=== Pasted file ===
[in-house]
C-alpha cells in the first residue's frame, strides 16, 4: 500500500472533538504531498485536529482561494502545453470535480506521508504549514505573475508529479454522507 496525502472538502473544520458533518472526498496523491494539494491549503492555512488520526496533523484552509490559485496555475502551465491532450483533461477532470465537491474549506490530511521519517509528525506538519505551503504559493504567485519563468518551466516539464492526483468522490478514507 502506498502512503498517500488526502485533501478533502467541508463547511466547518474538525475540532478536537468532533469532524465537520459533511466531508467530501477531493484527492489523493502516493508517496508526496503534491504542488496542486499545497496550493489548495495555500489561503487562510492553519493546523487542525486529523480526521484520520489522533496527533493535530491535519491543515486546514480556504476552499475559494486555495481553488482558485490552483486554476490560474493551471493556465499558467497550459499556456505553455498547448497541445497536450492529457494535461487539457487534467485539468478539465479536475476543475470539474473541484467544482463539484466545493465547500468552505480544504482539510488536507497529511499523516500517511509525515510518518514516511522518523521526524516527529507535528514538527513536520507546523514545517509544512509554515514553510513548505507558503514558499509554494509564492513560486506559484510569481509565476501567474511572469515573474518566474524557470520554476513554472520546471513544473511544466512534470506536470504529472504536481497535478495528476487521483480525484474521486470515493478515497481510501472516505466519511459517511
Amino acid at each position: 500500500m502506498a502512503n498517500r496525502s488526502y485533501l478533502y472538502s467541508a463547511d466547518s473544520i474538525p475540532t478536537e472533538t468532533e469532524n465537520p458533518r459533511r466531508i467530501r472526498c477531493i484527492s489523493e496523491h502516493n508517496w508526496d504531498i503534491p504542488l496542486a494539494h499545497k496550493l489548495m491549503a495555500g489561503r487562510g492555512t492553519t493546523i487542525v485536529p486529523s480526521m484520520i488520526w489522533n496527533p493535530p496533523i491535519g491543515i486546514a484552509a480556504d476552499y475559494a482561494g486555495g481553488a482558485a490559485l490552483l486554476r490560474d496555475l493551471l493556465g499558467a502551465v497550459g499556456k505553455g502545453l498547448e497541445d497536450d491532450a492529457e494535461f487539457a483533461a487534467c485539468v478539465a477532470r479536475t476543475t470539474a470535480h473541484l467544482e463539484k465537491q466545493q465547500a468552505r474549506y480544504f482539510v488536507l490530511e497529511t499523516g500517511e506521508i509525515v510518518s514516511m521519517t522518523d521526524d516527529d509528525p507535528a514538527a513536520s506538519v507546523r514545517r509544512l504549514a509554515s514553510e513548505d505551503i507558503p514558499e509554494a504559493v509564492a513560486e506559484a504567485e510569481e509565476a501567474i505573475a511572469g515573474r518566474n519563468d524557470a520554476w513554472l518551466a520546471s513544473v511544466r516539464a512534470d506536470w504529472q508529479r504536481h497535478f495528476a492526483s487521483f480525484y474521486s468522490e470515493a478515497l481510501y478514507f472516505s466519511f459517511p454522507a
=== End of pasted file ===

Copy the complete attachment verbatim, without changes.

[in-house]
C-alpha cells in the first residue's frame, strides 16, 4: 500500500472533538504531498485536529482561494502545453470535480506521508504549514505573475508529479454522507 496525502472538502473544520458533518472526498496523491494539494491549503492555512488520526496533523484552509490559485496555475502551465491532450483533461477532470465537491474549506490530511521519517509528525506538519505551503504559493504567485519563468518551466516539464492526483468522490478514507 502506498502512503498517500488526502485533501478533502467541508463547511466547518474538525475540532478536537468532533469532524465537520459533511466531508467530501477531493484527492489523493502516493508517496508526496503534491504542488496542486499545497496550493489548495495555500489561503487562510492553519493546523487542525486529523480526521484520520489522533496527533493535530491535519491543515486546514480556504476552499475559494486555495481553488482558485490552483486554476490560474493551471493556465499558467497550459499556456505553455498547448497541445497536450492529457494535461487539457487534467485539468478539465479536475476543475470539474473541484467544482463539484466545493465547500468552505480544504482539510488536507497529511499523516500517511509525515510518518514516511522518523521526524516527529507535528514538527513536520507546523514545517509544512509554515514553510513548505507558503514558499509554494509564492513560486506559484510569481509565476501567474511572469515573474518566474524557470520554476513554472520546471513544473511544466512534470506536470504529472504536481497535478495528476487521483480525484474521486470515493478515497481510501472516505466519511459517511
Amino acid at each position: 500500500m502506498a502512503n498517500r496525502s488526502y485533501l478533502y472538502s467541508a463547511d466547518s473544520i474538525p475540532t478536537e472533538t468532533e469532524n465537520p458533518r459533511r466531508i467530501r472526498c477531493i484527492s489523493e496523491h502516493n508517496w508526496d504531498i503534491p504542488l496542486a494539494h499545497k496550493l489548495m491549503a495555500g489561503r487562510g492555512t492553519t493546523i487542525v485536529p486529523s480526521m484520520i488520526w489522533n496527533p493535530p496533523i491535519g491543515i486546514a484552509a480556504d476552499y475559494a482561494g486555495g481553488a482558485a490559485l490552483l486554476r490560474d496555475l493551471l493556465g499558467a502551465v497550459g499556456k505553455g502545453l498547448e497541445d497536450d491532450a492529457e494535461f487539457a483533461a487534467c485539468v478539465a477532470r479536475t476543475t470539474a470535480h473541484l467544482e463539484k465537491q466545493q465547500a468552505r474549506y480544504f482539510v488536507l490530511e497529511t499523516g500517511e506521508i509525515v510518518s514516511m521519517t522518523d521526524d516527529d509528525p507535528a514538527a513536520s506538519v507546523r514545517r509544512l504549514a509554515s514553510e513548505d505551503i507558503p514558499e509554494a504559493v509564492a513560486e506559484a504567485e510569481e509565476a501567474i505573475a511572469g515573474r518566474n519563468d524557470a520554476w513554472l518551466a520546471s513544473v511544466r516539464a512534470d506536470w504529472q508529479r504536481h497535478f495528476a492526483s487521483f480525484y474521486s468522490e470515493a478515497l481510501y478514507f472516505s466519511f459517511p454522507a